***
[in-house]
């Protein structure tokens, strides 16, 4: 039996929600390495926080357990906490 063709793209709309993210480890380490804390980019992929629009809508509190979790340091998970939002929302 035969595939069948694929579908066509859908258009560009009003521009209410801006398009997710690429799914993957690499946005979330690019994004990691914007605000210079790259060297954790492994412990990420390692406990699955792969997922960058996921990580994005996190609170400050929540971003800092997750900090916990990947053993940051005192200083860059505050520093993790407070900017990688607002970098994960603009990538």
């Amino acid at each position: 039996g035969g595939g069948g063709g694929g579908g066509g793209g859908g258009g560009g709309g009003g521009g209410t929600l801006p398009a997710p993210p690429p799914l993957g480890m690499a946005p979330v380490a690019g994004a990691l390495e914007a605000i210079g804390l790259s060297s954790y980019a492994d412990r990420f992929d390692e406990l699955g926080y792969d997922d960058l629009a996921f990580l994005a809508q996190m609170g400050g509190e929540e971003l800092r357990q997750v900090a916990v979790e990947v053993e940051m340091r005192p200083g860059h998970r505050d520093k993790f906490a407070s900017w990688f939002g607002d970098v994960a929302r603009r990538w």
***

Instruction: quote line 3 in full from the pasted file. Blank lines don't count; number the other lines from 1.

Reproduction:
């Amino acid at each position: 039996g035969g595939g069948g063709g694929g579908g066509g793209g859908g258009g560009g709309g009003g521009g209410t929600l801006p398009a997710p993210p690429p799914l993957g480890m690499a946005p979330v380490a690019g994004a990691l390495e914007a605000i210079g804390l790259s060297s954790y980019a492994d412990r990420f992929d390692e406990l699955g926080y792969d997922d960058l629009a996921f990580l994005a809508q996190m609170g400050g509190e929540e971003l800092r357990q997750v900090a916990v979790e990947v053993e940051m340091r005192p200083g860059h998970r505050d520093k993790f906490a407070s900017w990688f939002g607002d970098v994960a929302r603009r990538w």